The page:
OUR VIEW: Site for Kent safety complex raises questions

original location on DAY St. was the better choice for city

Published:

Although the Kent

Church of Christ faces some painful moving issues for the new Kent safety building to go forward, it was the perceived difficulties in acquiring the properties on the original Day Street site that precipitated this and other issues, according to city officials.

Clearly, even with its environmental issues, the Day Street block was the better choice for the city. The so-called buried tank issue was not dissimilar to the one Fairmount Properties confronted in building its attractive complex bordered by South Water, South DePeyster, Erie streets and Haymaker Parkway. Fairmount yanked out the tanks and kept moving forward.

The prices demanded by some of the Day Street owners may have been outrageous, but who knows? Those demands, some of them ridiculous, might have been mitigated by persistence, patience and, importantly, a familiarity that might have worked to the city's advantage with the use of the Downtown Kent Corporation.

That did not happen. Without the communication skills of the late Dan Smith, a key player for the city of Kent, the local teamwork element and the muscle it can bring to Kent development were much diminished in this project, which is not a good sign. True, the city may have the money to build the police department, having persuaded the voters to support it, but the vision supplied to the voters by the architects was the Day Street site.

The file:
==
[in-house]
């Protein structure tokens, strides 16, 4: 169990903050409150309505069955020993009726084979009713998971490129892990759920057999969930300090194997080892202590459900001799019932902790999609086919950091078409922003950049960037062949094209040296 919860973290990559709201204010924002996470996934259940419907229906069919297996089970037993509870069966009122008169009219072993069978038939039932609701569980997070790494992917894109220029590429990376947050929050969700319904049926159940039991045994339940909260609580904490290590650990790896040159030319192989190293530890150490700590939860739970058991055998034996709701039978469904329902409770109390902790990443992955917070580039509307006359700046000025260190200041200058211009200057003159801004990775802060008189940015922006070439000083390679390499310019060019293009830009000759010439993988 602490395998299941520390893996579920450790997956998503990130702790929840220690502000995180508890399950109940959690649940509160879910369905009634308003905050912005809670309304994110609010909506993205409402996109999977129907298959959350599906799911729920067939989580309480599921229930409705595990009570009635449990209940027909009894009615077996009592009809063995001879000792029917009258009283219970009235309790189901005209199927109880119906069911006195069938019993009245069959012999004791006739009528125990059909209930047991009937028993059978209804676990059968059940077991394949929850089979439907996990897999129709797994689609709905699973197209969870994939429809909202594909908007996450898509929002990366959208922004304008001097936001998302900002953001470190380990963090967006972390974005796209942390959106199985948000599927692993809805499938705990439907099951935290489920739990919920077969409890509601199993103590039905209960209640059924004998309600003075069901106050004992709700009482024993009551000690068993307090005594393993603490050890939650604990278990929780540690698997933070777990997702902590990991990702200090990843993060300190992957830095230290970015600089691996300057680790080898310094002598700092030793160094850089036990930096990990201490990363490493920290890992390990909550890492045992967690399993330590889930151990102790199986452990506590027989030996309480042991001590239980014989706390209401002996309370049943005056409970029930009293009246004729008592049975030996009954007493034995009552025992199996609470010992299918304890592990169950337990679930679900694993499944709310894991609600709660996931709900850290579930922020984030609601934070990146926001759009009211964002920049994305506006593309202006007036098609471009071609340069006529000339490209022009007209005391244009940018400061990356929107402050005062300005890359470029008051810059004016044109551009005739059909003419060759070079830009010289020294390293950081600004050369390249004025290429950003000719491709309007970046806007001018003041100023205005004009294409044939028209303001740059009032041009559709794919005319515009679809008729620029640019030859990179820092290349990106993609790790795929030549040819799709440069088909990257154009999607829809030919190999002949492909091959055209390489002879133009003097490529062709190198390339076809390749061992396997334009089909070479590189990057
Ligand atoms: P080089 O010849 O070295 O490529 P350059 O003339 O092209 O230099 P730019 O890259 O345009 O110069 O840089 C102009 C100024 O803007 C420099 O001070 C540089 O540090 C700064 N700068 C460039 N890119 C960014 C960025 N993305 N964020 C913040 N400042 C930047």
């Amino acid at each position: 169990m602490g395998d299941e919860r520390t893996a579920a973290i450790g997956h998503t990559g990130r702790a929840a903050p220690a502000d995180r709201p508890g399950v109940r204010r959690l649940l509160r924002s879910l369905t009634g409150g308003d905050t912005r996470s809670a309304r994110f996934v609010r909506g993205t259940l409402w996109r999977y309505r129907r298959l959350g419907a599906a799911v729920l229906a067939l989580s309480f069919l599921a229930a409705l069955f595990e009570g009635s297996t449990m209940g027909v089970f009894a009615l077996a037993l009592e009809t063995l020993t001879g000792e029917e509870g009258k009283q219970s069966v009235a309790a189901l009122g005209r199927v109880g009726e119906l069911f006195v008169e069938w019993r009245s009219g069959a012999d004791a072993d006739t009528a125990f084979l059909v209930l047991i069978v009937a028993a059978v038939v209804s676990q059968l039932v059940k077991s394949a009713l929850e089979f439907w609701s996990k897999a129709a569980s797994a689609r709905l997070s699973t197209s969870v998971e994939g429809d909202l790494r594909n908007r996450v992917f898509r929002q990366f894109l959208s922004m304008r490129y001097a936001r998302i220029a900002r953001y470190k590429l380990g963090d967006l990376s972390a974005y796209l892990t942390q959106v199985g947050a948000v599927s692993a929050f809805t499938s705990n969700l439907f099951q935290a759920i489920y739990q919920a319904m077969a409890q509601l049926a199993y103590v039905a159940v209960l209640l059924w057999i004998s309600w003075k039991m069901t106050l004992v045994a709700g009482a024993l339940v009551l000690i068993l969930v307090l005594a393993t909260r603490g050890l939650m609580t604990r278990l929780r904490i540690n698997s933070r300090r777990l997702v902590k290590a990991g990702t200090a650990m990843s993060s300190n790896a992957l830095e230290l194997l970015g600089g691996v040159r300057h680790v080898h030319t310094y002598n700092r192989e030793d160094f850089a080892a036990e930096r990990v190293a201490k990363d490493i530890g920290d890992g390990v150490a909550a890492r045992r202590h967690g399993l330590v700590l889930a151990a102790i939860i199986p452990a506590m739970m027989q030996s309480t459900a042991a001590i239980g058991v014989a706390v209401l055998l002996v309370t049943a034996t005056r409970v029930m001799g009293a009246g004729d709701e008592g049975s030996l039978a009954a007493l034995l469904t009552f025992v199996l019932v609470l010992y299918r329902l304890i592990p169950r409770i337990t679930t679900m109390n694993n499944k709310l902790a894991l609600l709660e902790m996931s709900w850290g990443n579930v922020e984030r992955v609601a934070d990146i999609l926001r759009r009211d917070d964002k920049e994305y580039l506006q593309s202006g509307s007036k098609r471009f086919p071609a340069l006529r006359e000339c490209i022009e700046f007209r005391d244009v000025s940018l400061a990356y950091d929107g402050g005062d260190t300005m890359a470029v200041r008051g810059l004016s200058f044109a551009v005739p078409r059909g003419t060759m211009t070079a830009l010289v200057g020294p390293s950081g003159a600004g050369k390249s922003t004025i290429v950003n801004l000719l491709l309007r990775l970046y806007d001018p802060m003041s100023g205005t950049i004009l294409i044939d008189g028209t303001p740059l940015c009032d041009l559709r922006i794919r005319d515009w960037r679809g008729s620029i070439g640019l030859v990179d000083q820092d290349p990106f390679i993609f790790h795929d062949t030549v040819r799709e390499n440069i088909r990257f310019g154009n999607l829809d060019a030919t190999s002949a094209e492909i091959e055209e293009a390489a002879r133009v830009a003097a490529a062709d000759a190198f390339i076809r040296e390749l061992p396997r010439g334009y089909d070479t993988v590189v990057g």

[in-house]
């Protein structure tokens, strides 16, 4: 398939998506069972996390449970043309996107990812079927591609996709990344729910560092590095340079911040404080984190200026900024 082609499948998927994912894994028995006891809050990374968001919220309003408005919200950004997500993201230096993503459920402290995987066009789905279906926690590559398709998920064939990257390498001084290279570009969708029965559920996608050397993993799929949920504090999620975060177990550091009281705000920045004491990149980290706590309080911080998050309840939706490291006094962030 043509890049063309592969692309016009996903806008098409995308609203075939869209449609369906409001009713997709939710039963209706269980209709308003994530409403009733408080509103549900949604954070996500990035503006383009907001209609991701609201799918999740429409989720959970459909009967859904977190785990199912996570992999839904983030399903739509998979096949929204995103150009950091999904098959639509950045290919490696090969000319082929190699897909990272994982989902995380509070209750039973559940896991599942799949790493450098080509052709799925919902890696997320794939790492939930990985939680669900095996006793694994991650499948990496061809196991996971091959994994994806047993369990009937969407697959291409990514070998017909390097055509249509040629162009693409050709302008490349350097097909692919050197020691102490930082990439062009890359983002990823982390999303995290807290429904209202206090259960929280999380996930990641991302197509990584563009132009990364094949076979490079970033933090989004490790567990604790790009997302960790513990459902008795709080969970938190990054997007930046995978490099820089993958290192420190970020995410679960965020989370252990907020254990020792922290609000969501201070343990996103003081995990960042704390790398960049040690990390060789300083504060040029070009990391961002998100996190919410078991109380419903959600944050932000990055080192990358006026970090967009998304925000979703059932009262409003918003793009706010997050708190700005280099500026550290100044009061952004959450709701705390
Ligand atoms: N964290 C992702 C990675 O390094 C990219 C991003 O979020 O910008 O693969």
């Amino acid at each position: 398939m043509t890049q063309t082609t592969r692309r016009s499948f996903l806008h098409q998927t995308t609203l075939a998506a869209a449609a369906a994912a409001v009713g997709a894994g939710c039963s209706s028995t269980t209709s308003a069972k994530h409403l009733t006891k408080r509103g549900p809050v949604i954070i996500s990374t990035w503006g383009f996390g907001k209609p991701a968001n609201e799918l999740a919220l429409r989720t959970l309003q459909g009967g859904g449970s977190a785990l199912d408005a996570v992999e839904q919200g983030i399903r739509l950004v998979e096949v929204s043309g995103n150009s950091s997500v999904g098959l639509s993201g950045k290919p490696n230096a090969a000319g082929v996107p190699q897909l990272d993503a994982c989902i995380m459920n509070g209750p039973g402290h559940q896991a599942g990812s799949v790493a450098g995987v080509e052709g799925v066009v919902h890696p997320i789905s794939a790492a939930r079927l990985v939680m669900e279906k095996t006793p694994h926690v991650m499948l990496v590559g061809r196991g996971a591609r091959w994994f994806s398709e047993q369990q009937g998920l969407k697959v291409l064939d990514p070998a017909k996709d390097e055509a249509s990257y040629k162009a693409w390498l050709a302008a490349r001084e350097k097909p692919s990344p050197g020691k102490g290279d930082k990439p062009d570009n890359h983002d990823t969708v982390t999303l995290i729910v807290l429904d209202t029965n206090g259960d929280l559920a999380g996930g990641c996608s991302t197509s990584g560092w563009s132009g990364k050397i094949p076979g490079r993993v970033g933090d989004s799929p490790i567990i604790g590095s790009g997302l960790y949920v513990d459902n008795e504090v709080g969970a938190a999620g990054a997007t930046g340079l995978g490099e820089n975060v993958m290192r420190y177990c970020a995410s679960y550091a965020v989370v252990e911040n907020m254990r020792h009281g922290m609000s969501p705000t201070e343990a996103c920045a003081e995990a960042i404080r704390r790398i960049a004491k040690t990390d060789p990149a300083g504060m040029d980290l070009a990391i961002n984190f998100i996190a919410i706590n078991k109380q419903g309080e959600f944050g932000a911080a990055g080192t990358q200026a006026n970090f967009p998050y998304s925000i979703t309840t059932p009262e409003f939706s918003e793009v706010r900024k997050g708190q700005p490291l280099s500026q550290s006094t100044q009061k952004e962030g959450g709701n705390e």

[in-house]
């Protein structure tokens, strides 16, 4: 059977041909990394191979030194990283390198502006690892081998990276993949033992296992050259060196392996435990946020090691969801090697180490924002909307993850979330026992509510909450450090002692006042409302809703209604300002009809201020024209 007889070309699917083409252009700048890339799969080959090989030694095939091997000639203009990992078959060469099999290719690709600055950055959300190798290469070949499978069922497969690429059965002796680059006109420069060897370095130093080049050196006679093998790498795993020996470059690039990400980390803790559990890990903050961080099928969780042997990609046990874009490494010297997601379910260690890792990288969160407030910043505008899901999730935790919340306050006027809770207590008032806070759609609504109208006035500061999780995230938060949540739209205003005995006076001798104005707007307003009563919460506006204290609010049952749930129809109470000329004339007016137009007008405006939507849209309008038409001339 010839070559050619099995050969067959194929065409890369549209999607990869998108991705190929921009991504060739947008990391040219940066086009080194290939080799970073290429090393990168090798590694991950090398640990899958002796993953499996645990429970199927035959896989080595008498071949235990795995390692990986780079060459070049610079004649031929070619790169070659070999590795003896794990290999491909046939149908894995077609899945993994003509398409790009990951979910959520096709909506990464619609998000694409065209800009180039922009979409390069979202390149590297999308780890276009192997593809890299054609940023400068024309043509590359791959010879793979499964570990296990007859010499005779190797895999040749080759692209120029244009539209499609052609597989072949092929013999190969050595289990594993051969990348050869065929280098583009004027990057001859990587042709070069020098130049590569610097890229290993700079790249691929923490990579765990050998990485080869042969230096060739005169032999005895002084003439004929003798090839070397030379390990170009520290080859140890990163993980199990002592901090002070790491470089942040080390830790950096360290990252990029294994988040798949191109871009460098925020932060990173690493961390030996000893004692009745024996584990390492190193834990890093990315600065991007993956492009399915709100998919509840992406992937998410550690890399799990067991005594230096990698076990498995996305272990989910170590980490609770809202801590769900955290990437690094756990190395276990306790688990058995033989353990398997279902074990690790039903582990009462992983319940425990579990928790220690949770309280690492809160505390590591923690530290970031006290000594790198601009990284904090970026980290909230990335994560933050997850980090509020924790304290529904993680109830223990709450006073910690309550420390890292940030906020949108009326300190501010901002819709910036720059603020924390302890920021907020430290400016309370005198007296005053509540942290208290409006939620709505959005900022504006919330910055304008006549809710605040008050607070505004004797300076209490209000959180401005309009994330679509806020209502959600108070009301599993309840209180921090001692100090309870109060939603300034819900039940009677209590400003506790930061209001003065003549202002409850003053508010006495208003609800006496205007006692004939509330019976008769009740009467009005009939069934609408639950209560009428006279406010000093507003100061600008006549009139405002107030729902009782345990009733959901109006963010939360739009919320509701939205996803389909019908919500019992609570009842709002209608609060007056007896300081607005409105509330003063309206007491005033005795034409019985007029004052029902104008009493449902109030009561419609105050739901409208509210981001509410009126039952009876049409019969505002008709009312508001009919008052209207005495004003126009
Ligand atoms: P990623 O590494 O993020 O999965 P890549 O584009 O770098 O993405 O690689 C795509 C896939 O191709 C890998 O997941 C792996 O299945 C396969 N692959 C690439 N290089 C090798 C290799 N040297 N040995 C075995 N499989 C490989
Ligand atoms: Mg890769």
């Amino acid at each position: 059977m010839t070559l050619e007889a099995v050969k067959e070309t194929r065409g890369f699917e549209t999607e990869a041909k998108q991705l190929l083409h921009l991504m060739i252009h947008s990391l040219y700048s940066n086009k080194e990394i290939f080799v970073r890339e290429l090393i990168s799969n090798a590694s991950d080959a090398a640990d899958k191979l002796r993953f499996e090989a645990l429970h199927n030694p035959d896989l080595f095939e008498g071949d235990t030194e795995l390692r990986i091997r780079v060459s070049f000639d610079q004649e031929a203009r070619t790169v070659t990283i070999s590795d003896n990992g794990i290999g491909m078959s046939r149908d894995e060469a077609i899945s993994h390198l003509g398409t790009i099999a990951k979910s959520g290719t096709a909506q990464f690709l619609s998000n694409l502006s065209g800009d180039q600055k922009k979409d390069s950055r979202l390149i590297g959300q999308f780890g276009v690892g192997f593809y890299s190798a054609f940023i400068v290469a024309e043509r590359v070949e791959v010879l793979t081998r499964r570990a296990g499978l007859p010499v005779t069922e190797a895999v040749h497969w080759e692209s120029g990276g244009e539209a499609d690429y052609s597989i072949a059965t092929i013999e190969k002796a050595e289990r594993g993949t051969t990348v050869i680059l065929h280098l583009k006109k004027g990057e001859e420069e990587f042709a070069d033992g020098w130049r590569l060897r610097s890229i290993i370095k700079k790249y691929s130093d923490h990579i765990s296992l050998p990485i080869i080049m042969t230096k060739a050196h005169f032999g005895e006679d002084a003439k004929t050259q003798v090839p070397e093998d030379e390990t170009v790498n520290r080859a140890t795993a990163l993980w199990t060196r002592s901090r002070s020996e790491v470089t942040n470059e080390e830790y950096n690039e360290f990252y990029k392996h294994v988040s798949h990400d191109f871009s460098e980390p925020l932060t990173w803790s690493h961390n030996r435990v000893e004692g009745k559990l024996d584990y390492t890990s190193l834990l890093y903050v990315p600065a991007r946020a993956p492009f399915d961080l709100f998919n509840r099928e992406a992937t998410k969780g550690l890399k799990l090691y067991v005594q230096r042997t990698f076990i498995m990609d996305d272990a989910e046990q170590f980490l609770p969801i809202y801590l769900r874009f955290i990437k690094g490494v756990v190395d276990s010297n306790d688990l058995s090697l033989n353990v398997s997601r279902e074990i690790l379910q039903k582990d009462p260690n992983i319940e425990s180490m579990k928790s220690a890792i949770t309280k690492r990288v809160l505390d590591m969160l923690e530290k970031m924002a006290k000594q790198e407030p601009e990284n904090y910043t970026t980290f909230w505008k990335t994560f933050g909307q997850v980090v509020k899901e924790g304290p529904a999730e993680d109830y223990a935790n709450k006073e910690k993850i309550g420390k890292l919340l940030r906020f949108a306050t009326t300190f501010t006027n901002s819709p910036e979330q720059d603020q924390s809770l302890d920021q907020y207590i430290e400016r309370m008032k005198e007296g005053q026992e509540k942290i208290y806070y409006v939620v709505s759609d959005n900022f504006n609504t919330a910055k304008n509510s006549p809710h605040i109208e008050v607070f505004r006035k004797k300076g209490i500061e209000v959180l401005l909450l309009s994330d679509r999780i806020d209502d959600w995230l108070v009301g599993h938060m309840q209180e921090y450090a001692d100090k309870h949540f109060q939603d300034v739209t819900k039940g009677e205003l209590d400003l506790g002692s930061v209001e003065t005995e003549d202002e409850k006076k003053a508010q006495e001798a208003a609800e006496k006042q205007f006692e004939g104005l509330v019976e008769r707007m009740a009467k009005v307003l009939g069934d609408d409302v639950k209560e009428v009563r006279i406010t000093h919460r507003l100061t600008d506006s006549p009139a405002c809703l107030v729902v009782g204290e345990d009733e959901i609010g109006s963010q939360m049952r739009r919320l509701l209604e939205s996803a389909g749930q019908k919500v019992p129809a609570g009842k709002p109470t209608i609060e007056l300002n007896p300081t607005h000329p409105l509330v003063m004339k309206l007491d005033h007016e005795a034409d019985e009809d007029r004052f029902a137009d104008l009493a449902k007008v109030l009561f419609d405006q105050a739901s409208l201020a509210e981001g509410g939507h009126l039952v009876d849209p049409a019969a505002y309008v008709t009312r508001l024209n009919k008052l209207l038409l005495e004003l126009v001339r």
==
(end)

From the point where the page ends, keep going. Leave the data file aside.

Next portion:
We will be interested to see a conceptual design of the College Avenue site, which will have to deal with the slope that occurs as one goes north from where the city properties now stand and drop down to the level of College Avenue.

On the positive side, the new site eliminates some of the blight on College Avenue and potentially presents a better looking face to those who use the Kent State University Hotel and Conference Center. The Day Street block, had it become the site for the new police station, would have given the city an impressive complex of buildings and a small campus that would have spoken well to new arrivals in the city. Maybe someday it can become available to the city for other positive uses.

Both sites offer the city the opportunity to better centralize operations and gain efficiencies.

Building projects such as the Kent police station need to be evaluated as long-term. Problems that seem difficult today may be viewed as having been less so in the future. The fact that the Kent police have been stuck at their current site for 90 years illustrates that and makes us wonder if in 90 years the College Avenue site will be viewed as having been the better option.

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